Here’s an old riddle. Stop me if you’ve heard it.
A man and his son are in a car accident. The man is killed and the boy, seriously injured, is rushed to hospital. The surgeon takes one look at the boy and says, ‘I can’t operate, that’s my son.’ Who is the surgeon?
You’d think the answer would be obvious, but no. Some of the answers I’ve heard include the following.
The child is adopted and the surgeon is the natural father.
The dead man is the grandfather.
The boy is one of twins, separated at birth and adopted by different families, and this is not the surgeon’s son, but the boy’s twin brother.
The surgeon and the dead man are partners in a same-sex relationship.
You get the picture. In case there are any of you who haven’t worked it out, the surgeon is the boy’s mother. One of my friends didn’t get that, and his wife is a doctor.
My reason for writing this is that I am occasionally asked who are the musicians who play the music for me on my tracks. Some actually ask who are the *guys* who play for me. Well, the answer is that on my solo projects, no one but me is involved. I write it, play it, produce it, and mix it. Someone else will master it, as I have no experience in that area. The person who eventually masters it could well turn out to be a woman, and I expect that in her day she will have been asked who were the men who operated the equipment for her.
So why is it that even now some people can’t seem to comprehend that women in music sometimes do more than just sing? I have no answers, just plenty of anecdotes to illustrate that this still goes on, such as these:
When I went to buy my first synth, accompanied by my husband, the shop assistant suggested that I make them all a nice cup of tea while the men talked business.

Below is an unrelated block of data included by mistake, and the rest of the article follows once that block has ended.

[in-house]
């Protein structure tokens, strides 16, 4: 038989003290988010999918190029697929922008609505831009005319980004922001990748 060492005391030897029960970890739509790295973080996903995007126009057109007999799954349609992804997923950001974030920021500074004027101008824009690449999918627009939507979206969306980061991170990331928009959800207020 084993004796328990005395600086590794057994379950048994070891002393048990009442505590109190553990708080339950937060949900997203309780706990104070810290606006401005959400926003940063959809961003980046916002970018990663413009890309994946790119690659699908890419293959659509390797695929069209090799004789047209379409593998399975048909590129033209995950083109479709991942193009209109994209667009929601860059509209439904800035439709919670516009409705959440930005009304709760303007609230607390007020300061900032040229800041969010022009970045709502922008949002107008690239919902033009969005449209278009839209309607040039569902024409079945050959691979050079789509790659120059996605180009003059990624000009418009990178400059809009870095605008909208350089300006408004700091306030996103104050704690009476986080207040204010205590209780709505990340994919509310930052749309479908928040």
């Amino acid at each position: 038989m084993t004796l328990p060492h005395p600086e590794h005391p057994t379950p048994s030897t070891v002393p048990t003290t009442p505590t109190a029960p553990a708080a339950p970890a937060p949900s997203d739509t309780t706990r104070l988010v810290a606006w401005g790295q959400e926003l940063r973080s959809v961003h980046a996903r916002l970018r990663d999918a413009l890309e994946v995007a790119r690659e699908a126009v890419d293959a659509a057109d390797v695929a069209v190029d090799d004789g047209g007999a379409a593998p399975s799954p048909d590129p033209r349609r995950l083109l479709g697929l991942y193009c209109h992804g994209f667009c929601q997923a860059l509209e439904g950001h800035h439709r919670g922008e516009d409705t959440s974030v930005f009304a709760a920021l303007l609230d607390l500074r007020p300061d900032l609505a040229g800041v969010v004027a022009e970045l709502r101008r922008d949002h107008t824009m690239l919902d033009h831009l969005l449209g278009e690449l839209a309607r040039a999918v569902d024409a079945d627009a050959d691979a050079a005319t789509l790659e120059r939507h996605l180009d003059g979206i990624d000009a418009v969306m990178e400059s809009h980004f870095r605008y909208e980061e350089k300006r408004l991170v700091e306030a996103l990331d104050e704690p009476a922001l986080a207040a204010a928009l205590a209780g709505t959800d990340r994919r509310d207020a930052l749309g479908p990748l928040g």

A while ago, I collaborated on a track for a project that shall remain nameless and was an unmitigated disaster from start to finish. I was supposed to have final approval of the mix, but all correspondence was addressed solely to my husband despite his repeatedly informing them that they should deal directly with me.
There are more, but after a while they all blur into one ill-informed, patronising, repetitive tale; all of which are perfectly summed up by the scene in Father Ted where they steadfastly refuse to believe that the woman with Father Jack’s will is actually a solicitor herself.
To compound matters, I’ve just searched Google for ‘sexism female musicians’. The first hit is for ‘Sexiest Female Singer Ever’.
Here’s something I will never understand. If one is the solely credited person on a piece of work, why do some still feel the need to ask who made the music? Is the assumption that there had to be men involved? Or is there just something about me that makes some people find it impossible to believe that I could do that?
All these questions are rhetorical, by the way. The first person to say that it’s because I’ve got blonde hair, or am married to a respected musician will go directly to jail without collecting the £200.
I’ve even been asked whether it was me who took my self-portrait photograph, or whether I just held a camera and was photographed by someone else. And that was asked by a woman.
As I said, I have no answers, just a deep disappointment in people who refuse to look beyond ‘traditional’ roles and imagine that women can’t operate a computer, make a record, or train as a plumber, and probably also balk at the idea of men working in areas that have always been associated with women.
Anyway, for the moment I’m still reeling that despite this being 2010, some are still living in the Dark Ages.
And if you need me, I’ll be in the kitchen, where I belong; on all fours, smelling the glove.